François Le Lionnais

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François Le Lionnais (3 October 1901 – 13 March 1984) was a French chemical engineer and writer. He was a co-founder of the literary movement Oulipo.


Le Lionnais was born in Paris on 3 October 1901. Trained as a chemical engineer, he directed the Forges d'Aquiny industrial firm during the years 1928–1929.[1] Active in the French resistance group Front National during World War II, he was arrested and tortured by the Gestapo in October 1944 and spent six months (November 1944 – April 1945) as a prisoner in the Dora concentration camp. His 1946 essay “La Peinture à Dora” (“Painting in Dora”) describes his experience as a prisoner.[2][3]

After World War II, Le Lionnais became the director of General Studies at the École Supérieure de Guerre (now part of the École Militaire). In 1950, he became the founding head of the Division of Science Education at UNESCO.

Together with the French physicist Louis de Broglie and his close friend Jacques Bergier, Le Lionnais co-founded the Association of French Science Writers on 26 June 1950. Le Lionnais served as the first president of the association, which was initially funded by UNESCO.

In 1952, again working with Jacques Bergier, Le Lionnais created UNESCO’s Kalinga-UNESCO Prize for excellence in the popularization of science. The first recipient was Louis de Broglie. In the following decade, Le Lionnais joined an advisory committee on scientific terminology to the French Academy of Sciences, acted as a scientific consultant to the Commission for Restoration of Works of Art in French national museums, and served as a technical expert to India's council on scientific research. He produced and hosted a popular-science program, “La Science en Marche,” for the France Culture radio station.

Le Lionnais was active in experimental and absurdist artistic movements, as Regent of the Collège de ‘Pataphysique and as co-founder and first president of Oulipo. Oulipo was founded in 1960 with Raymond Queneau and later augmented, by Le Lionnais and others, with a series of analogous organizations including Oulipopo (detective fiction), Oumupo (music), Oupeinpo (painting), Oucinépo (film), and Oucuipo (cooking). He was also closely associated with the early dadaists Picabia,Tzara and Duchamp. Between 1930 and 1932 he regularly played Marcel Duchamp at chess.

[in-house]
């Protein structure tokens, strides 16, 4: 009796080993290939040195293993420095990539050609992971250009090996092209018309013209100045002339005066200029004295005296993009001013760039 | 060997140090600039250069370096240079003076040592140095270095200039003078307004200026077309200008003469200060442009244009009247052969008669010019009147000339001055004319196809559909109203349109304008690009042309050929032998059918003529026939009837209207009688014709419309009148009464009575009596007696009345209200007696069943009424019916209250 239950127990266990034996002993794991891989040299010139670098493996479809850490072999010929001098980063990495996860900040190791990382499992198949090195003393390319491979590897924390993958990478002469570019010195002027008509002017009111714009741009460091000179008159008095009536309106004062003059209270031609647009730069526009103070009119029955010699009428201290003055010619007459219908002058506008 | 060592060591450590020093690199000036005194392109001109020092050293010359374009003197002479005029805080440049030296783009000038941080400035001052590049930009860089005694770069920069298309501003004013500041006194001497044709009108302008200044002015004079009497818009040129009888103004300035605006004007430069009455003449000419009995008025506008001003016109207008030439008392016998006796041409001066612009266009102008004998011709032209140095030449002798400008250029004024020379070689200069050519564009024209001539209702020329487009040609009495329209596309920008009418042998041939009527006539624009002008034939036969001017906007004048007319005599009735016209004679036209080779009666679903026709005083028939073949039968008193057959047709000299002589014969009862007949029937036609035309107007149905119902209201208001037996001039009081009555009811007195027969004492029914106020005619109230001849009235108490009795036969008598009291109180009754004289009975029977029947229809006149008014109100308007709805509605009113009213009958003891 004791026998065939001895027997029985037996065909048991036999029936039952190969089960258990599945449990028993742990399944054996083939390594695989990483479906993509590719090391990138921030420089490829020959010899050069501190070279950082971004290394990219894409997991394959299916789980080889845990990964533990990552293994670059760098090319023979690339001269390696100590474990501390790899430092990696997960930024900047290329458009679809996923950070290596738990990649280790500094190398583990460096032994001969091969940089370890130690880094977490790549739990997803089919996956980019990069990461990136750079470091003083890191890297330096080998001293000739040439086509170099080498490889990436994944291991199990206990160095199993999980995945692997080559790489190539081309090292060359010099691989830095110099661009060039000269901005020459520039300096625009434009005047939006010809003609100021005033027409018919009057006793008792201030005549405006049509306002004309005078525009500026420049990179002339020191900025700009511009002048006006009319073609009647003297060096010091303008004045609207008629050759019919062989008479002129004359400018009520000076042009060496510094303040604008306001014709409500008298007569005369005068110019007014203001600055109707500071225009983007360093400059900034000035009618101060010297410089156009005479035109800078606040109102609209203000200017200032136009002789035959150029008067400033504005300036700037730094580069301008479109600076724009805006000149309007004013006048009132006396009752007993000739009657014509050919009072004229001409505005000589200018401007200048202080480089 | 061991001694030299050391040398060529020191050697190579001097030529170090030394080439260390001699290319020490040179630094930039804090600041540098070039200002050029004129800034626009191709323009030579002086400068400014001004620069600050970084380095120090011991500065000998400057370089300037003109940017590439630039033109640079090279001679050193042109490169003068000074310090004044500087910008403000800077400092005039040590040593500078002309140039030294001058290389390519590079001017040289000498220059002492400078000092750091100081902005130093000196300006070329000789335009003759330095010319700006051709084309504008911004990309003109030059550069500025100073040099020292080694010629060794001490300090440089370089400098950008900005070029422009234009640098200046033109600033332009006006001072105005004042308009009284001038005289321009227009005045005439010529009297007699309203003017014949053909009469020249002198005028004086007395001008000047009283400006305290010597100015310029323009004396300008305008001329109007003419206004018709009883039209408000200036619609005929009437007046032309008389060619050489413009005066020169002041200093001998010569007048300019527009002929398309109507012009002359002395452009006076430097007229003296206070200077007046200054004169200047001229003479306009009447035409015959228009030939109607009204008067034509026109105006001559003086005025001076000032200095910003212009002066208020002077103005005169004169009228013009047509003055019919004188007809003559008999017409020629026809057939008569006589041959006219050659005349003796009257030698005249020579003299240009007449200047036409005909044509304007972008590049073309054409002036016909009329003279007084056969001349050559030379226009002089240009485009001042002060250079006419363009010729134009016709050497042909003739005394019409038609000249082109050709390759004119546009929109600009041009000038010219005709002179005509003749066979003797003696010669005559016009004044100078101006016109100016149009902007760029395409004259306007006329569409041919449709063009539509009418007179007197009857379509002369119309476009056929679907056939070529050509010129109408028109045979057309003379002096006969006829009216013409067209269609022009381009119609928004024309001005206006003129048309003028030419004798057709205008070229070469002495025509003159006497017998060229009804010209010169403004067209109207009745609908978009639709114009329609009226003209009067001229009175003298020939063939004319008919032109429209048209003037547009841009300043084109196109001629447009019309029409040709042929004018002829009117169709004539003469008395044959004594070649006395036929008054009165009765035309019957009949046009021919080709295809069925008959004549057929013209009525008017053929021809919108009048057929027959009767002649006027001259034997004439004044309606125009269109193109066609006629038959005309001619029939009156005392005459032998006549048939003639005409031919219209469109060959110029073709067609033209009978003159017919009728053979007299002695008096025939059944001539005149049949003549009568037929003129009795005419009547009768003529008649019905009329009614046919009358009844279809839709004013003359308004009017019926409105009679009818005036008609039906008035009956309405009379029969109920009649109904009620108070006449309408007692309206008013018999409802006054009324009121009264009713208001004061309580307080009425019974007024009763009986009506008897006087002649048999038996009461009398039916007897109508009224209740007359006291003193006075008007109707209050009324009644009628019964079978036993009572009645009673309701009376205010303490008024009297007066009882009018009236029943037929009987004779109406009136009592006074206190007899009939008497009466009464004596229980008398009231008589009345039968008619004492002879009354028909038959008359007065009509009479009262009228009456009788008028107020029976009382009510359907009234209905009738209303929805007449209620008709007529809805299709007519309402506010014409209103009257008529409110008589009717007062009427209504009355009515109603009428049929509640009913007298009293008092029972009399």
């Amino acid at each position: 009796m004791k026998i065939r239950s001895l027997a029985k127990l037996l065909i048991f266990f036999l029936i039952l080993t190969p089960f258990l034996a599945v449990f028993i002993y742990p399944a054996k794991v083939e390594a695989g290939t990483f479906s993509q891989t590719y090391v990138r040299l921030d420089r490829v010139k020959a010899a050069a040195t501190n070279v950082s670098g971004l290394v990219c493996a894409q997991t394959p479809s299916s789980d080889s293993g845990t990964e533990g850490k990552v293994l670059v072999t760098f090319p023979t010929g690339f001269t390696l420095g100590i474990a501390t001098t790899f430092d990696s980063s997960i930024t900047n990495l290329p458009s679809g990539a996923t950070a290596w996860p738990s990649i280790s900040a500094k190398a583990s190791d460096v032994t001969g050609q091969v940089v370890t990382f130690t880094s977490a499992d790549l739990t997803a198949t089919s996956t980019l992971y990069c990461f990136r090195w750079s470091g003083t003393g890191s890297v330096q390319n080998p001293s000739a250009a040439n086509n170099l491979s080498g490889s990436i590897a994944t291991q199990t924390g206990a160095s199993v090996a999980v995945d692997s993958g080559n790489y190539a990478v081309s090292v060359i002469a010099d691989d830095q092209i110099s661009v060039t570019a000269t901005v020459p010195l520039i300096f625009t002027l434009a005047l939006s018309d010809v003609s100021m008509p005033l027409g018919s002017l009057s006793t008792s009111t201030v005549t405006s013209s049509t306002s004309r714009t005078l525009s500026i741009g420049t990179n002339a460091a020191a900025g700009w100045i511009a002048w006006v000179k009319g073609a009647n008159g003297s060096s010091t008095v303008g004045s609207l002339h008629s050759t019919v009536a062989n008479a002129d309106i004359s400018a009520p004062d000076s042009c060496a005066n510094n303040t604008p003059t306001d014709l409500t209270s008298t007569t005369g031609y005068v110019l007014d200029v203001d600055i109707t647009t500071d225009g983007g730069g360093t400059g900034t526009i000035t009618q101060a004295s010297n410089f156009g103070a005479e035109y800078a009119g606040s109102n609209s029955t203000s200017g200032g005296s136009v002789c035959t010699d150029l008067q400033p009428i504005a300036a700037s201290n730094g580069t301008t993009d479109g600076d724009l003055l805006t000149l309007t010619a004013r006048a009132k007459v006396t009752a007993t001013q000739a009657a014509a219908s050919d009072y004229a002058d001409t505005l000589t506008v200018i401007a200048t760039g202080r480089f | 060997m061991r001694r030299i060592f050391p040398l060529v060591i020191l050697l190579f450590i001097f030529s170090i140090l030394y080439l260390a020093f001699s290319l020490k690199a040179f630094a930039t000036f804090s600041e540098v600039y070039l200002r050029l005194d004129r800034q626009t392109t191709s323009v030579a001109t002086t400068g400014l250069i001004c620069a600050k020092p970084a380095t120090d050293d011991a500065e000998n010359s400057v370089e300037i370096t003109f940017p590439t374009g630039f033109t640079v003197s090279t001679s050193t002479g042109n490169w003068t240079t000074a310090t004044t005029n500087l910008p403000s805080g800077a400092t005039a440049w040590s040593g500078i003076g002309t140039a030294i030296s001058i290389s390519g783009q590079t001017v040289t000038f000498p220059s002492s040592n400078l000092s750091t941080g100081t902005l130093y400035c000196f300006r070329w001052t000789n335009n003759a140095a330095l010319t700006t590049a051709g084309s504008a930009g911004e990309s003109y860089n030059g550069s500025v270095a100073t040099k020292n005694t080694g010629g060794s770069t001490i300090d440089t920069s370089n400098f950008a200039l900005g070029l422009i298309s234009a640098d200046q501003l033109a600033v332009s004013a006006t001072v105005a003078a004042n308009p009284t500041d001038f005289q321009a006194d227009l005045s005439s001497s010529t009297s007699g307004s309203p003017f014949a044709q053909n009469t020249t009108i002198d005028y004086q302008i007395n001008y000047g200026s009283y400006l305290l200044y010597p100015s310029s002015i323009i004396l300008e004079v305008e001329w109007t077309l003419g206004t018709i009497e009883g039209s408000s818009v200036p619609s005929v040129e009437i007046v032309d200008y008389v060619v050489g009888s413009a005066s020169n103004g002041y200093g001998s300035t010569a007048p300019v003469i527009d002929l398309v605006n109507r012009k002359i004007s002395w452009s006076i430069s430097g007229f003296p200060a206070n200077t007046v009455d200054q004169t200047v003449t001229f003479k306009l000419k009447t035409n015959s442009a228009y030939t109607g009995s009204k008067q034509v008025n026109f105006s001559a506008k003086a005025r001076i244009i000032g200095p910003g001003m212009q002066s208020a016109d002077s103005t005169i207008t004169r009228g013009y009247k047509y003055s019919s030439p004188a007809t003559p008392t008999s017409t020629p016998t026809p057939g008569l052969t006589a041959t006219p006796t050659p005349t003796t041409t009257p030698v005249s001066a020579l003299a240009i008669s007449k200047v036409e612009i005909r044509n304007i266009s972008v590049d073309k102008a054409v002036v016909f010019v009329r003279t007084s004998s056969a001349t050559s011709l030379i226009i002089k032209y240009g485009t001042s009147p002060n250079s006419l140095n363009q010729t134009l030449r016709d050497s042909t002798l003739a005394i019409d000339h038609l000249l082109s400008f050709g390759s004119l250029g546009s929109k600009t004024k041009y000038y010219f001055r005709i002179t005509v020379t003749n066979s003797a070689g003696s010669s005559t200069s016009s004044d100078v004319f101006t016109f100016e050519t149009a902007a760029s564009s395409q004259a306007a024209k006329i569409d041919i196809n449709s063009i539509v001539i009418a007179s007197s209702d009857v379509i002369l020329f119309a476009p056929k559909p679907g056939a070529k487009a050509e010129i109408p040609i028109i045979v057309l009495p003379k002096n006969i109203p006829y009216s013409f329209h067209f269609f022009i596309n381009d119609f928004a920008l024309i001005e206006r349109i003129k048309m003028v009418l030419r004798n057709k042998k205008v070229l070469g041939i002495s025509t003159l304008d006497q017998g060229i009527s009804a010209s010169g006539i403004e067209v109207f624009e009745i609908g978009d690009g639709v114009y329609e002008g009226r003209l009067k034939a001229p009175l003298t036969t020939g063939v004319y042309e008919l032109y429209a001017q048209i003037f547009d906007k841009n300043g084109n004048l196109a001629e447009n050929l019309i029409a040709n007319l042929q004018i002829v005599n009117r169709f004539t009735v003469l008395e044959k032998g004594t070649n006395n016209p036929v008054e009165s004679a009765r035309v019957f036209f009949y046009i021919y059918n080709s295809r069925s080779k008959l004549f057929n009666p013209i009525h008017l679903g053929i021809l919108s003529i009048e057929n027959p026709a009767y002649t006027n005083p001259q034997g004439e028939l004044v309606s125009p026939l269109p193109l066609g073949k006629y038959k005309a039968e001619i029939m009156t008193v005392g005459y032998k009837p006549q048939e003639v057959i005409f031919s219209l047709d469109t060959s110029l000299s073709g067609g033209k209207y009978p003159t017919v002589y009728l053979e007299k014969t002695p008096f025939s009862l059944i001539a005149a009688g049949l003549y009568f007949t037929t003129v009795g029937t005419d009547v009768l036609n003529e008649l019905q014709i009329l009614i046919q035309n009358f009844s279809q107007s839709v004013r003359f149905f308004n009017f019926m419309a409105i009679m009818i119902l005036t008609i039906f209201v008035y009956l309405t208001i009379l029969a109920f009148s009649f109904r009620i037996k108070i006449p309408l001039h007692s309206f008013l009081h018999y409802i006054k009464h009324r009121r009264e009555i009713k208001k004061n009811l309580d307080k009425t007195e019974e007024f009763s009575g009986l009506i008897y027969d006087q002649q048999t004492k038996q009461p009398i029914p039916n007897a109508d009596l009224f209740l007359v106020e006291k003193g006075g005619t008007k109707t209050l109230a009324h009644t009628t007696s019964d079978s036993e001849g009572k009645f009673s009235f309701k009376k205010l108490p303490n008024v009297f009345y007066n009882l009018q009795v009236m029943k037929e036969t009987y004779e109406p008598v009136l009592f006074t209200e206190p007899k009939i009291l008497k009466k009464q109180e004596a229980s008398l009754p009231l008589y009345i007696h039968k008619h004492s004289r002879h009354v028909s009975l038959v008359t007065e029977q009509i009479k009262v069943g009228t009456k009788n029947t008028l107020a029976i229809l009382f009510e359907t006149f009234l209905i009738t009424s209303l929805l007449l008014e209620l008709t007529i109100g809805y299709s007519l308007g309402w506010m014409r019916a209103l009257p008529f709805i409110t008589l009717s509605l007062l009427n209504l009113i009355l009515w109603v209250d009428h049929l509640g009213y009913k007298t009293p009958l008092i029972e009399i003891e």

Le Lionnais wrote numerous books as well as essays and magazine columns. Their subjects include science, mathematics and its history, experimental literature, painting, and chess.

Le Lionnais died in 1984 in Boulogne-Billancourt.


Radio programs
  • La Science en marche, Les Yeux Ouverts:
    • t. 1 La Prévision du temps (with J. Bessemoulin, R. Clausse, l. Facy and A. Viaut - 1962)
    • t. 2 L'Éclairagisme : lumière et couleur (with Mme Jonckeere, Maurice Déribéré, Y. Le Grand and J. Maisonneuve - 1962)
On science
  • Cinquante années de découvertes, bilan 1900 - 1950 (collected), Seuil 1950.
On mathematics
  • Les Nombres remarquables, with Jean Brette, Hermann, 1983.
  • Editor, Les Grands Courants de la pensée mathématique, Cahiers du Sud. 1948
    • Great Currents of Mathematical Thought: Mathematics: Concepts and Development. vol. 1. Courier Corporation. 1 January 2004. ISBN 978-0-486-49578-1. |volume= has extra text (help) (translated by R. A. Hall and Howard G. Bergman; reprint of 1971 new translation of 1962 enlarged French edition)
    • Great Currents of Mathematical Thought: Marthematics in the Arts and Sciences. vol. 2. Courier Corporation. 1 January 2004. ISBN 978-0-486-49579-8. |volume= has extra text (help) (translated by Charles Pinter and Helen Kline; reprint of 1971 new translation of 1962 enlarged French edition)
  • Dictionnaire des Mathématiques, PUF (with A. Bouvier and M. George, 1979 [4]).
  • Translator, with Francine Béris (pseudonym of Francine Bloch), of Les Mathématiques et l'Imagination by Edward Kasner and James Newman, Paris, Payot, 1950.
On literature
  • LiPo (1er Manifeste de l’OuLiPo), Gallimard, 1963.
  • 2e Manifeste de l’Oulipo, Gallimard, 1973.
  • 3e Manifeste de l’Oulipo, La Bibliothèque oulipienne nO. 30.
  • Un Certain Disparate, interviews and extracts, Bibliothèque Oulipienne no. 85, complete text published by Oulipo in 2011.[5]
  • Lewis Carroll précurseur de l’OU.LI.PO, Ed. Henri Veyrier. 1978.
  • Les Habits Noirs, une épopée méconnue, afterward and chronology for the work of the same name by Paul Féval, Paris, Marabout Géant, vol. 7, issue 7, "La bande Cadet", p. 419-441.
On painting
  • Magnelli, Galerie de France. 1960.
  • La Peinture à Dora, L’Échoppe. 1999.
On chess
  • L'Ouverture française 1 é4-é6, Éditions des Cahiers de l'Échiquier Français, 1935.
  • Le Jardin des échecs, Éditions des Cahiers de l'Échiquier Français, 1936.
  • Les Prix de beauté aux échecs, Payot, 1939 ; second ed. 1951 ; third ed. 2002.
  • Le Jeu d'échecs, « Que Sais-je », PUF, 1957 ; second ed. 1974.
  • Dictionnaire des échecs, with Ernst Paget, PUF, 1967 ; second ed. 1974.
  • Tempêtes sur l’échiquier, Pour la science, 1981.
  • Marcel Duchamp joueur d’échecs, L’Échoppe, 1997.

External links[edit]


  1. ^ "Francois Le Lionnais aux Forges d'Acquigny" (in French). 6 December 2008. Retrieved 2014-05-13.
  2. ^ "La Peinture à Dora" (in French). Retrieved 2014-05-13.
  3. ^ Le Lionnais, François (1999). La Peinture à Dora (in French). Paris: L’Échoppe. ISBN 2-84068-107-2.
  4. ^ Bouvier, Alain; George, Michel; Lionnais, François Le (1996). Dictionnaire des mathématiques. ISBN 2-13-047821-2.
  5. ^ "Un certain disparate - Entretiens avec François Le Lionnais — © OULIPO".